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Revista de Saúde Pública

On-line version ISSN 1518-8787

Rev. Saúde Pública vol.45 no.4 São Paulo Aug. 2011  Epub June 10, 2011 



Gender differences in the field of sexology: new contexts and old definitions


Diferencias de género en el campo de la sexología: nuevos contextos y viejas definiciones



Fabiola RohdenI; Jane RussoII

IDepartamento de Antropologia. Instituto de Filosofia e Ciências Humanas. Universidade Federal do Rio Grande do Sul. Porto Alegre, RS, Brasil
IIDepartamento de Políticas e Instituições de Saúde. Instituto de Medicina Social. Universidade do Estado do Rio de Janeiro. Rio de Janeiro, RJ, Brasil





OBJECTIVE: To analyze concepts of gender and sexuality present in the field of sex therapeutic interventions.
METHODOLOGICAL PROCEDURES: An ethnographic observation was conducted, and it was completed with the analysis of printed material originated from the X Congresso Brasileiro de Sexualidade Humana (10th Brazilian Congress on Human Sexuality), promoted by the Sociedade Brasileira de Estudos em Sexualidade Humana (Brazilian Society of Human Sexuality Studies), and the VIII Congresso Brasileiro sobre Inadequações Sexuais (8th Brazilian Congress on Sexual Inadequacies), promoted by the Associação Brasileira para o Estudo das Inadequações Sexuais (Brazilian Association of Sexual Inadequacy Studies), both held in 2005. The analysis emphasized the interaction between the quantitative perspective in the processing of the variables (participants' gender and profession and lecture topics) and the qualitative perspective in the analysis and interpretation of the more general set of data.
RESULTS: The topics of sessions and focus of presentations suggest that the field is divided by the contrast between two medical specialties: gynecology and urology, the former is aimed at female and couple dysfunctions, while the latter is aimed at male dysfunctions.
CONCLUSIONS: Male sexuality is approached from the predominantly biomedical perspective, centered on the physiology of erection and drug prescription, whereas female sexuality is considered to be conditioned by relationship problems, when psychological intervention is more adequate.

Descriptors: Gender and Health. Sexology. Health Personnel. Health Knowledge, Attitudes, Practice.


OBJETIVO: Analizar concepciones de género y sexualidad presentes en el campo de intervenciones terapéuticas en torno al sexo.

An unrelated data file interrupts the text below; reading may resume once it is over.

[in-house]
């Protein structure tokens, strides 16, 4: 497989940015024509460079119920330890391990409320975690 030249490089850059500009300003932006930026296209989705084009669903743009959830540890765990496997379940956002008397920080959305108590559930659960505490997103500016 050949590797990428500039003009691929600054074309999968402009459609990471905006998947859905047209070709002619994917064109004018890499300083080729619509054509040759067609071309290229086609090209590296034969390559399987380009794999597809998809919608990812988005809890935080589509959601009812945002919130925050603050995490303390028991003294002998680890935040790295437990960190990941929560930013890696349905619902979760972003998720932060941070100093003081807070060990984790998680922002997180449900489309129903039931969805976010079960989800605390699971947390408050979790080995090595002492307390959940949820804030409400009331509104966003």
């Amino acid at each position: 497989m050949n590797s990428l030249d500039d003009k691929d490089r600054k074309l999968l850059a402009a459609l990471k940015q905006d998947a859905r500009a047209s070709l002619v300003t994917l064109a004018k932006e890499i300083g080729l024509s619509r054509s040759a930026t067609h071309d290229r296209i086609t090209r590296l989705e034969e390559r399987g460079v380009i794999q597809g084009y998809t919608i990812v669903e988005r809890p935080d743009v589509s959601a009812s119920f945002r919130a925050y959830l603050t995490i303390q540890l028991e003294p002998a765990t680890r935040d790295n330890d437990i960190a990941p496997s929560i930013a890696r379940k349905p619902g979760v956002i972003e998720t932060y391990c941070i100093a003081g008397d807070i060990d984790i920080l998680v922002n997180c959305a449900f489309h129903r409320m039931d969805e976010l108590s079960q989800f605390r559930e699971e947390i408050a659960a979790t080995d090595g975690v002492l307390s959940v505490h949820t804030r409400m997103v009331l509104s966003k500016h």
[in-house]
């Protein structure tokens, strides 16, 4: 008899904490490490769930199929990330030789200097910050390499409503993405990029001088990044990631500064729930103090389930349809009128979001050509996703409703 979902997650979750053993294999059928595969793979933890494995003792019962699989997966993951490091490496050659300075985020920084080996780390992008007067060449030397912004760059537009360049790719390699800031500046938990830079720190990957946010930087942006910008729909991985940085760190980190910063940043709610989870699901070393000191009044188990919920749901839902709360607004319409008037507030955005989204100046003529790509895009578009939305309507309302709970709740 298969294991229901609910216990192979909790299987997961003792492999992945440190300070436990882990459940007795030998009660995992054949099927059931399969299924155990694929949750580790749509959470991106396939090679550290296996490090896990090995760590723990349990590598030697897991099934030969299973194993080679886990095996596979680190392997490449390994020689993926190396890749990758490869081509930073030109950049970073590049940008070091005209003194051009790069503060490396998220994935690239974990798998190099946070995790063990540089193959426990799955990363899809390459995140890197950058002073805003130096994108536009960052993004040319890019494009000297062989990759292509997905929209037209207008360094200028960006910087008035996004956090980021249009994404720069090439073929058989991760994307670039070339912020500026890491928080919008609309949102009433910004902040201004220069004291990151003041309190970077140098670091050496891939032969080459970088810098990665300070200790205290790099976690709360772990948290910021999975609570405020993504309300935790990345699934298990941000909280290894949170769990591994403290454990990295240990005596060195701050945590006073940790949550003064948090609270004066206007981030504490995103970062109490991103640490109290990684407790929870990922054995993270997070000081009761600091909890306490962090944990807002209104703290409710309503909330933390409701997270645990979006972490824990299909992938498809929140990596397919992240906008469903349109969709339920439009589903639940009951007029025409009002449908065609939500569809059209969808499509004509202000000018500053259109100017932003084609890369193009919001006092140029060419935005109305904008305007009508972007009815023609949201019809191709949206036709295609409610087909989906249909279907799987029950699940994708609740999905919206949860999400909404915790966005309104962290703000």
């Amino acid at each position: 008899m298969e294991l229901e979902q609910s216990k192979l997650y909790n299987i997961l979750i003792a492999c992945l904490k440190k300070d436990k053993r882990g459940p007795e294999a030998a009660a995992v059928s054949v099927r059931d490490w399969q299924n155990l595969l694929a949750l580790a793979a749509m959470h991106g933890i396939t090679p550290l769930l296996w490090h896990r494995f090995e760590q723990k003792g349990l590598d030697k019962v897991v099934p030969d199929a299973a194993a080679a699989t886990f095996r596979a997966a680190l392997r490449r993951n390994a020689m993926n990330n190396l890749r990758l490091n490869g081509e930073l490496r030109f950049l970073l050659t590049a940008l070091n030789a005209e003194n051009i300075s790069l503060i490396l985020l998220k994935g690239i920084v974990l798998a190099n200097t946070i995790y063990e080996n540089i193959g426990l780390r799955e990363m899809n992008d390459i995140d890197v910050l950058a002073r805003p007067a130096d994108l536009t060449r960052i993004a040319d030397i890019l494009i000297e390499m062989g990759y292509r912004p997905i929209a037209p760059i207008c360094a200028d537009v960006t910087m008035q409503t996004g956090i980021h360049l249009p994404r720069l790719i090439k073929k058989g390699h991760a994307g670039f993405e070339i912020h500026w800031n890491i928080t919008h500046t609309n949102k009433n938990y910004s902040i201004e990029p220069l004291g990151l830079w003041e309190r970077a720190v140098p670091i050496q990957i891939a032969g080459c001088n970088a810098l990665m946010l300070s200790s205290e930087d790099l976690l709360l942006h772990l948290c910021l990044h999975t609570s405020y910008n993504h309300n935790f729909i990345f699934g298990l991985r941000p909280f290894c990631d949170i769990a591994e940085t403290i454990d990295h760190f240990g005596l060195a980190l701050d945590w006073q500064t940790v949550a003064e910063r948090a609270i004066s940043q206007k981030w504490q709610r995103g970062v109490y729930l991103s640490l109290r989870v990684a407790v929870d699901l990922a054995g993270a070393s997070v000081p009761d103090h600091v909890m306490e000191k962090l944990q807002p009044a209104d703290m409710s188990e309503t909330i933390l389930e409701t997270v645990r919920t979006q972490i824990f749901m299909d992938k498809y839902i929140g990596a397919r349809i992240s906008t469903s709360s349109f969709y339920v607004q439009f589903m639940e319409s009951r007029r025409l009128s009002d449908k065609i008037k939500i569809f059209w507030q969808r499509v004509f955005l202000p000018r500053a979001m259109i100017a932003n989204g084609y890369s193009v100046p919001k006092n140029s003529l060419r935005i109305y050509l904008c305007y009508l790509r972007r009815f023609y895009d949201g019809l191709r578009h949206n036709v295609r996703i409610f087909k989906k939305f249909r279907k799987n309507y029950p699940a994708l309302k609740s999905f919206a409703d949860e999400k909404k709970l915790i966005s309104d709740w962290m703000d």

PROCEDIMIENTOS METODOLÓGICOS: Observación etnográfica, complementada por análisis documental de material impreso referentes al X Congreso Brasileño de Sexualidad Humana, promovido por la Sociedad Brasileña de Estudios en Sexualidad Humana y el VIII Congreso Brasileño sobre Inadecuaciones Sexuales, promovido por la Asociación Brasileña para el Estudio de las Inadecuaciones Sexuales, realizados en 2005. El análisis privilegió la interacción entre la perspectiva cuantitativa en el procesamiento de las variables profesión y género de los participantes y temas de las palestras y cualitativa en el análisis e interpretación del conjunto más general de datos.
RESULTADOS: Los temas de las sesiones y el enfoque de las presentaciones sugieren que el campo es definido por el contraste entre dos especialidades médicas: la ginecología y la urología, la primera dirigida a disfunciones femeninas y de la pareja y la segunda a las disfunciones masculinas.
CONCLUSIONES: La sexualidad masculina es abordada por perspectiva predominantemente biomédica, centrada en la fisiología de la erección y en la prescripción de medicamentos, mientras que la sexualidad femenina es presentada como condicionada por problemas de relación, más adecuados a la intervención psicológica.

Descriptores: Género y Salud. Sexología. Personal de Salud. Conocimientos, Actitudes y Práctica en Salud.




The present article aimed to analyze how doctors' and psychologists' modern interventions in sexuality update or redefine more traditional concepts of gender and sexuality.

The analysis used studies on gender and science as its framework, showing how gender conditioning factors are involved in the relationship between knowledge production and social context. Considering the fact that there is no production out of context, this analysis points to the complex integration among social demands, scientific production and reincorporation of such production in the socio-cultural environment.3,6,10,11,12,16,20,22 The most important aspect of this process is the application of the knowledge produced - in this case, the therapeutic practices.

The focus was on the interaction among different participants and on the interplay of interests and world views involved in the discourses and practices produced in this new phase of medicalization of sexuality. This phase is marked by the great presence of the pharmaceutical industry and it implies the re-updating of sexual norms, now aimed at obtaining maximum performance with the help of drugs.7,13-15,17

Medicalization has been discussed in the field of sociology of knowledge, which problematizes the reductionist use of the term. Medlicalization is a broad and complex phenomenon, which includes everything from the definition of a certain type of behavior as deviant in medical terms to scientific discoveries that make this legitimate, proposed treatments and the wide network of social, political and economic interests.5,19 It also includes specific correlated questions, such as the de-medicalization process, which involved the doctors' loss of power to the pharmaceutical industry or the diversification of professionals in sexuality treatment.8,23,24